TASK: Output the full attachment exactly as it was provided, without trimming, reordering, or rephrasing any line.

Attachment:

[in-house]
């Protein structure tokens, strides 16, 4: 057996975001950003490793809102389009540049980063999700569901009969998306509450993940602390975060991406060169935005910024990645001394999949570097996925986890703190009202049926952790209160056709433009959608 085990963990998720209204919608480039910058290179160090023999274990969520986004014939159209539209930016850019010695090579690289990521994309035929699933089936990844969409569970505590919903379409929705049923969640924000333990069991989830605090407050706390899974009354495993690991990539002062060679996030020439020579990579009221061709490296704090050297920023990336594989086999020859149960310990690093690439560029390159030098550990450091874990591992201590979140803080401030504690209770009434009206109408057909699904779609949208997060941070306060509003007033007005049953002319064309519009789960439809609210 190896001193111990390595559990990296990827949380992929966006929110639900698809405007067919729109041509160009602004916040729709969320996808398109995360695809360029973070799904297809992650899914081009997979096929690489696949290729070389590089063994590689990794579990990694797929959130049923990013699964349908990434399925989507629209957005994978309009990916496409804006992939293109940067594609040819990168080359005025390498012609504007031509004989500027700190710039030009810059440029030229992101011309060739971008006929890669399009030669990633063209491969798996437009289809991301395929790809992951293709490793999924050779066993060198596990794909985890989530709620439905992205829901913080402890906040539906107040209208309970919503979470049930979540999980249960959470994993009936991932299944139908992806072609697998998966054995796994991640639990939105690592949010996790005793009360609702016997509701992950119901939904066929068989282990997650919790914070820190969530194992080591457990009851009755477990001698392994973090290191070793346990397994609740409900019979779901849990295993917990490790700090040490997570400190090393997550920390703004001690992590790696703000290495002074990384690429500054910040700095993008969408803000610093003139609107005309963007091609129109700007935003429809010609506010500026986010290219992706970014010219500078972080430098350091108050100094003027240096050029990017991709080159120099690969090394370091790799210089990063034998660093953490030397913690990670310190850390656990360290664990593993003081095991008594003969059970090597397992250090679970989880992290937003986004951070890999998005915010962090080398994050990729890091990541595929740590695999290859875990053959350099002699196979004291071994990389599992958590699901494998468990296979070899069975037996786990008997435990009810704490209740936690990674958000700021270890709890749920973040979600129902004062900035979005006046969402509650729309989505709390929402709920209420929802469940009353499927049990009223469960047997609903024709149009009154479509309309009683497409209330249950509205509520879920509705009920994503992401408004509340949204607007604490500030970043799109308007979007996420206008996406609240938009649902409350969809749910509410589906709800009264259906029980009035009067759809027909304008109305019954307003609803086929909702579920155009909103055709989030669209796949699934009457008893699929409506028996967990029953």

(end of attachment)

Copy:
[in-house]
């Protein structure tokens, strides 16, 4: 057996975001950003490793809102389009540049980063999700569901009969998306509450993940602390975060991406060169935005910024990645001394999949570097996925986890703190009202049926952790209160056709433009959608 085990963990998720209204919608480039910058290179160090023999274990969520986004014939159209539209930016850019010695090579690289990521994309035929699933089936990844969409569970505590919903379409929705049923969640924000333990069991989830605090407050706390899974009354495993690991990539002062060679996030020439020579990579009221061709490296704090050297920023990336594989086999020859149960310990690093690439560029390159030098550990450091874990591992201590979140803080401030504690209770009434009206109408057909699904779609949208997060941070306060509003007033007005049953002319064309519009789960439809609210 190896001193111990390595559990990296990827949380992929966006929110639900698809405007067919729109041509160009602004916040729709969320996808398109995360695809360029973070799904297809992650899914081009997979096929690489696949290729070389590089063994590689990794579990990694797929959130049923990013699964349908990434399925989507629209957005994978309009990916496409804006992939293109940067594609040819990168080359005025390498012609504007031509004989500027700190710039030009810059440029030229992101011309060739971008006929890669399009030669990633063209491969798996437009289809991301395929790809992951293709490793999924050779066993060198596990794909985890989530709620439905992205829901913080402890906040539906107040209208309970919503979470049930979540999980249960959470994993009936991932299944139908992806072609697998998966054995796994991640639990939105690592949010996790005793009360609702016997509701992950119901939904066929068989282990997650919790914070820190969530194992080591457990009851009755477990001698392994973090290191070793346990397994609740409900019979779901849990295993917990490790700090040490997570400190090393997550920390703004001690992590790696703000290495002074990384690429500054910040700095993008969408803000610093003139609107005309963007091609129109700007935003429809010609506010500026986010290219992706970014010219500078972080430098350091108050100094003027240096050029990017991709080159120099690969090394370091790799210089990063034998660093953490030397913690990670310190850390656990360290664990593993003081095991008594003969059970090597397992250090679970989880992290937003986004951070890999998005915010962090080398994050990729890091990541595929740590695999290859875990053959350099002699196979004291071994990389599992958590699901494998468990296979070899069975037996786990008997435990009810704490209740936690990674958000700021270890709890749920973040979600129902004062900035979005006046969402509650729309989505709390929402709920209420929802469940009353499927049990009223469960047997609903024709149009009154479509309309009683497409209330249950509205509520879920509705009920994503992401408004509340949204607007604490500030970043799109308007979007996420206008996406609240938009649902409350969809749910509410589906709800009264259906029980009035009067759809027909304008109305019954307003609803086929909702579920155009909103055709989030669209796949699934009457008893699929409506028996967990029953």